The Washington Post has the best article I’ve read yet about the global food crisis, and it’s pretty scary, to put it mildly.

The food price shock now roiling world markets is destabilizing
governments, igniting street riots and threatening to send a new wave
of hunger rippling through the world’s poorest nations.
It is outpacing
even the Soviet grain emergency of 1972-75, when world food prices rose
78 percent. By comparison, from the beginning of 2005 to early 2008,
prices leapt 80 percent, according to the United NationsFood and Agriculture Organization.
Much of the increase is being absorbed by middle men — distributors,
processors, even governments — but consumers worldwide are still
feeling the pinch.

The convergence of events has thrown world food supply and demand
out of whack and snowballed into civil turmoil. After hungry mobs and
violent riots beset Port-au-Prince, Haitian Prime Minister
Jacques-Édouard Alexis was forced to step down this month. At least 14
countries have been racked by food-related violence.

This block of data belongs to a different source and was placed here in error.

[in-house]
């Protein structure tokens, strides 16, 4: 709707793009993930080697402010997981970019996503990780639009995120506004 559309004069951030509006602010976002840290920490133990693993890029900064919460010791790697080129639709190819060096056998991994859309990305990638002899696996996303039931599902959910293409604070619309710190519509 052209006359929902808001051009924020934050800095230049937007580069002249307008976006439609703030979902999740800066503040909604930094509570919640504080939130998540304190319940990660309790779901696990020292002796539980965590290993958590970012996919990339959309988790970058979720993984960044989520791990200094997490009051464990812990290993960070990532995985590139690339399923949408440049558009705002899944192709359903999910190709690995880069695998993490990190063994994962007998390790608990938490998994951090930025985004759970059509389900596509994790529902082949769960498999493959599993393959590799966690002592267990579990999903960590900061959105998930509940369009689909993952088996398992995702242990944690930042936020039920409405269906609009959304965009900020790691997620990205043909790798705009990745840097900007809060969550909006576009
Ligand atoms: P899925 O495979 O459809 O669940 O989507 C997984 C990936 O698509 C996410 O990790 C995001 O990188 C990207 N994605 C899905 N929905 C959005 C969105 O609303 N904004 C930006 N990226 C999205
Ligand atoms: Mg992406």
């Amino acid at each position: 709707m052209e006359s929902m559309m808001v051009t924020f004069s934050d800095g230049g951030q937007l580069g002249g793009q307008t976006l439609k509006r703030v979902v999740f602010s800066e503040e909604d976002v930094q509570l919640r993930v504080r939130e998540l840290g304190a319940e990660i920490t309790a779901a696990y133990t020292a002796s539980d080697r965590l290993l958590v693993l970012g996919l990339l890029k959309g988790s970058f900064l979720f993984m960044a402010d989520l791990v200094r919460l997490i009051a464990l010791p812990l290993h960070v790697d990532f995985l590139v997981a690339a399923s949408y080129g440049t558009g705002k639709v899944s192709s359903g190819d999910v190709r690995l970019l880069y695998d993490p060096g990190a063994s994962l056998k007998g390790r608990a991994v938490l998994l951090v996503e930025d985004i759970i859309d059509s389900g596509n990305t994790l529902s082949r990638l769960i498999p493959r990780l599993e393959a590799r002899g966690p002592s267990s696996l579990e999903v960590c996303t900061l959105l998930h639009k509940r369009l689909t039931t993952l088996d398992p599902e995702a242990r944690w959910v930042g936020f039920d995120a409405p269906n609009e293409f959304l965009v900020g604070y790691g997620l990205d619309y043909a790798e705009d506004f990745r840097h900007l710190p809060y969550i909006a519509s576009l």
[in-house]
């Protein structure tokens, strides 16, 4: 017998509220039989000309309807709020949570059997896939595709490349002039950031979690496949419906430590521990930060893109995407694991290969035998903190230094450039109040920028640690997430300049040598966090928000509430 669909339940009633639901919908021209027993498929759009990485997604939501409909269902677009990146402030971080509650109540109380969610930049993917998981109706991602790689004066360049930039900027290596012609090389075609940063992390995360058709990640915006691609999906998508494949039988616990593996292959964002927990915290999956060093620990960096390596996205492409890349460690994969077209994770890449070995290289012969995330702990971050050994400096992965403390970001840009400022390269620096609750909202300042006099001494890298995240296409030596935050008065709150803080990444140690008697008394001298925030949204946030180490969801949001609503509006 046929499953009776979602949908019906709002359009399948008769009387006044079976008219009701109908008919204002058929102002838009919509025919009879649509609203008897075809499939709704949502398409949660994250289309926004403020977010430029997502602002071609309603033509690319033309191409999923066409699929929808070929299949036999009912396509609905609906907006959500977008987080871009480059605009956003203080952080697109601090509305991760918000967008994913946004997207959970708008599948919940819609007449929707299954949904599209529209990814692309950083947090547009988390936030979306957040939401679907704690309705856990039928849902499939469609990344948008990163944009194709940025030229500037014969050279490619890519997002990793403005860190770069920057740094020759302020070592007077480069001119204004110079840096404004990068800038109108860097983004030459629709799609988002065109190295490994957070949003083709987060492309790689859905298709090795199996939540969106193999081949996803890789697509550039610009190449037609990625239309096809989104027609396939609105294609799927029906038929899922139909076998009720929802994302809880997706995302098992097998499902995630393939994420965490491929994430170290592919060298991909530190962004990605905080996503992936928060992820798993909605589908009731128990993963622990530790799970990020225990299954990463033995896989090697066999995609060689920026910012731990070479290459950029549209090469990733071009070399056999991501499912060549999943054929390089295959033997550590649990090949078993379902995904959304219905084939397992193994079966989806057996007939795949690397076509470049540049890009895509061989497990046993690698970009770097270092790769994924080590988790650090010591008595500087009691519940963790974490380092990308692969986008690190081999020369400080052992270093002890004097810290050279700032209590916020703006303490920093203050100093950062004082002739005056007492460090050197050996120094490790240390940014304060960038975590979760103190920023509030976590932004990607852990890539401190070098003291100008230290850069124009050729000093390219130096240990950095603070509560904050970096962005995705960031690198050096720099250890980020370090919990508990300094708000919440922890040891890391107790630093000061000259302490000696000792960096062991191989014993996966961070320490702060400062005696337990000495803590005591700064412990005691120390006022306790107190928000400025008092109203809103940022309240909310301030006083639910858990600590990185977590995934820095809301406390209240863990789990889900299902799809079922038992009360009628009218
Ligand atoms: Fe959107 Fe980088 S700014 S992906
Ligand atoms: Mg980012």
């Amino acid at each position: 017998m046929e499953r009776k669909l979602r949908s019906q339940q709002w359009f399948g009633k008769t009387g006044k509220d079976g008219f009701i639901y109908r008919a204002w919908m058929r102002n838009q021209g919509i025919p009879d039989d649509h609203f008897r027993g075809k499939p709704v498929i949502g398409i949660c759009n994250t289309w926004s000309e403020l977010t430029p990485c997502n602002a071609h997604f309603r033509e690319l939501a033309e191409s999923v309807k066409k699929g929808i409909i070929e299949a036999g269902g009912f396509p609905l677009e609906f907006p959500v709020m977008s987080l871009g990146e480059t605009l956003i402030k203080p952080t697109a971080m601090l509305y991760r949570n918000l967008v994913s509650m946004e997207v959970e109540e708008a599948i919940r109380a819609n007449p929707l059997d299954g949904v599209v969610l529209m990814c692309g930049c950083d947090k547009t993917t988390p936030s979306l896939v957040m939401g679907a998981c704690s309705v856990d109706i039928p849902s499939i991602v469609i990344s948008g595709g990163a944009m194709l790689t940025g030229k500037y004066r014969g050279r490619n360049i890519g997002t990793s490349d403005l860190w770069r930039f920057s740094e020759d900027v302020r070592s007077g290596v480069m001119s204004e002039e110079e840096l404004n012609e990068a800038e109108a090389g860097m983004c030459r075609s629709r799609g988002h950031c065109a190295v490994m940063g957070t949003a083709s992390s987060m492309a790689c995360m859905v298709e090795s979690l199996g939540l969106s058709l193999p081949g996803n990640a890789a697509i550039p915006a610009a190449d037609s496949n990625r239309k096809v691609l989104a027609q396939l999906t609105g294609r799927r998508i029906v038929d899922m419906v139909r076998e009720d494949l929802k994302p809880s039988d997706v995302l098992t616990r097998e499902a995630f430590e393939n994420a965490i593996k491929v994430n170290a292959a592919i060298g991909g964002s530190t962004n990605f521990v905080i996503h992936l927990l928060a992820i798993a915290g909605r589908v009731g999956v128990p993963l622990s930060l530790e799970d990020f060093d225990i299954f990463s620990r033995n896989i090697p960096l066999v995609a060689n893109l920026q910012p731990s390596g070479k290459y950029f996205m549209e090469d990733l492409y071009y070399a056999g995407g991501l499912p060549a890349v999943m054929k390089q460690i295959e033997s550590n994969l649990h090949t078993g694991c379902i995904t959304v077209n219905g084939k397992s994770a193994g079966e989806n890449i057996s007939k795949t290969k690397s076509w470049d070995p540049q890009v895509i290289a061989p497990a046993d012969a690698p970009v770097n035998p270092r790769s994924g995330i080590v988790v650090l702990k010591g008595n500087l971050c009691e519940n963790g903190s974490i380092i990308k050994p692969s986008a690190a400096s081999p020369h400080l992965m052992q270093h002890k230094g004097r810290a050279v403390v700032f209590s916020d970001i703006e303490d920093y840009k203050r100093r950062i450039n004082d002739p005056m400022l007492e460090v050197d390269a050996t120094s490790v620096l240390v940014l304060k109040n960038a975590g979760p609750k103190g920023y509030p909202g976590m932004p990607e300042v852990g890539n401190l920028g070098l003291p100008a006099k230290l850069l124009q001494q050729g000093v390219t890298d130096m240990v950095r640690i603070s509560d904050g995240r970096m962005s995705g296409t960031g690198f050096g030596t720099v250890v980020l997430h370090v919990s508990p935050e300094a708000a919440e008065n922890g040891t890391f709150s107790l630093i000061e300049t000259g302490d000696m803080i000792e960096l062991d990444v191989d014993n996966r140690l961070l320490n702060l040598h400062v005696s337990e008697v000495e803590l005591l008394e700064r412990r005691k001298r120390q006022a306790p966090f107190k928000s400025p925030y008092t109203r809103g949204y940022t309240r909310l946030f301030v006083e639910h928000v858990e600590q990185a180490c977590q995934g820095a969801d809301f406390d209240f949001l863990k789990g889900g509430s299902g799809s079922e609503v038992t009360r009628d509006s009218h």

In Malaysia, Prime
Minister Abdullah Ahmad Badawi
is struggling for political survival after a March rebuke from voters
furious over food prices. In Bangladesh, more than 20,000 factory
workers protesting food prices rampaged through the streets two weeks
ago, injuring at least 50 people.

To quell unrest, countries including Indonesia are digging deep to boost food subsidies. The U.N. World Food Program has warned of an alarming surge in hunger in areas as far-flung as North Korea
and West Africa. The crisis, it fears, will plunge more than 100
million of the world’s poorest people deeper into poverty
, forced to
spend more and more of their income on skyrocketing food bills.

As I do not have an econ background (beyond undergrad macro classes that were not analysis-heavy enough for this), my analysis is going to be pretty non-existent on the food crisis. I wish I knew what to write here, but I just don’t.